On March 10, the Consumer Financial Protection Bureau published a study that was critical of arbitration clauses as a consumer tool for disputes with lenders and servicers. The study was criticized by a wide array of industry groups that oppose heavy regulation or an outright ban on arbitration clauses in consumer credit contracts. Last month, two noted scholars added their own input, which questions both the methodology and the conclusions of the study.
The scholars published a lengthy critique of the CFPB’s study. They questioned the CFPB’s data collection, which relied upon a telephone survey only, despite the fact that Dodd-Frank grants the CFPB access to detailed arbitration and lawsuit data from regulated entities. The authors cited inconsistent interpretive rules and a diversity of sources as liabilities. For instance, the CFPB initially used data from credit cards, checking accounts, payday loans and prepaid credit cards to draw its conclusions. However, the Bureau later added data drawn from auto loans and private student loans. Taken together, auto and student loans account for 31 percent of the CFPB’s final data set, but have historically higher incidents of arbitration than the other products.
The authors conclude that the CFPB’s findings actually undermine several key arguments that are often asserted to justify restrictions on arbitration. One significant example is the supposed difficulty of arbitration procedures. The CFPB data demonstrates that arbitration is a simple and inexpensive process. The data showed that consumers achieve positive outcomes even when they are not represented by an attorney. Indeed, “arbitration may be the only way for consumers to successfully seek outside redress without resort to hiring costly legal counsel,” according to the authors. The CFPB’s findings also show that consumer arbitrations are resolved “very quickly.”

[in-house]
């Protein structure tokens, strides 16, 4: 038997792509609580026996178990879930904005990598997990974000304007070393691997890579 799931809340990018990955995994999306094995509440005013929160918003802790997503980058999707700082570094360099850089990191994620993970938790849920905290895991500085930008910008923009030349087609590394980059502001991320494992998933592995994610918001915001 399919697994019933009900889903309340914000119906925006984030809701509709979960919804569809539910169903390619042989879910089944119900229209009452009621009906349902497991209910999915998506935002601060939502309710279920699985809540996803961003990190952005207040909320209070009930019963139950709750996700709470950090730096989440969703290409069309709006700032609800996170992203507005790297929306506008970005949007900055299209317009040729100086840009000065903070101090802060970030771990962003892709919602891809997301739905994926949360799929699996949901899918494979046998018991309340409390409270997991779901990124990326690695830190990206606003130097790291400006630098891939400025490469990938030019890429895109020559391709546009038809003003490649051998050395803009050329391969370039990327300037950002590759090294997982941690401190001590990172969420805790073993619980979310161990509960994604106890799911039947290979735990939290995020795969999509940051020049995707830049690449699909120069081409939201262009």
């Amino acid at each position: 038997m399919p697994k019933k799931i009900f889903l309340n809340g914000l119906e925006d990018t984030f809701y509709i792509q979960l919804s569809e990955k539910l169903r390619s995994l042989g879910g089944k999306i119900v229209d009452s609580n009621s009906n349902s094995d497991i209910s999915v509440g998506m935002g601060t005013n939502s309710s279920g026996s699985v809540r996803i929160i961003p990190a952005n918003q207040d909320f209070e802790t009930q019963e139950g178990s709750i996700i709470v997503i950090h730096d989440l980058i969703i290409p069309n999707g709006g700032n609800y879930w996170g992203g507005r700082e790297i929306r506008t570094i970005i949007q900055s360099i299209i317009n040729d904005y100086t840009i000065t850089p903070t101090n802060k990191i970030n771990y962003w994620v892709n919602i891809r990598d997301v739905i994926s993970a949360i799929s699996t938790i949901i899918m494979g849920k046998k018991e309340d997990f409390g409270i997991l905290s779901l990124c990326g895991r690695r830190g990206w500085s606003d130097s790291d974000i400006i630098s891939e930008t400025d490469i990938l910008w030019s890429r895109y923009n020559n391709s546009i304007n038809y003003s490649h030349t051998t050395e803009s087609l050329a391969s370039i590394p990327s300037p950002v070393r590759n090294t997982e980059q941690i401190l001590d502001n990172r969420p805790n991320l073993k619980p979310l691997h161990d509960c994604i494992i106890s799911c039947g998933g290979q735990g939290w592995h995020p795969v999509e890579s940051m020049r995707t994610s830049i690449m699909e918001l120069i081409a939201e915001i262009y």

Further, the critique cites the CFPB’s own data to suggest that no additional regulation of arbitration clauses is necessary. When the CFPB asked consumers what they would do if a credit card company failed to remove a disputed fee, very few said that they would resort to calling a lawyer. Instead, the vast majority of consumers said they would simply cancel their accounts and take their business elsewhere. The CFPB’s data suggested that financial institutions respond to the threat of losing a consumer’s business by waiving various fees and charges on a case-by-case basis, proving that the market creates incentives for firms to resolve disputes internally.” It may well be that truly small-dollar claims are increasingly being eliminated by the market itself,” stated the authors.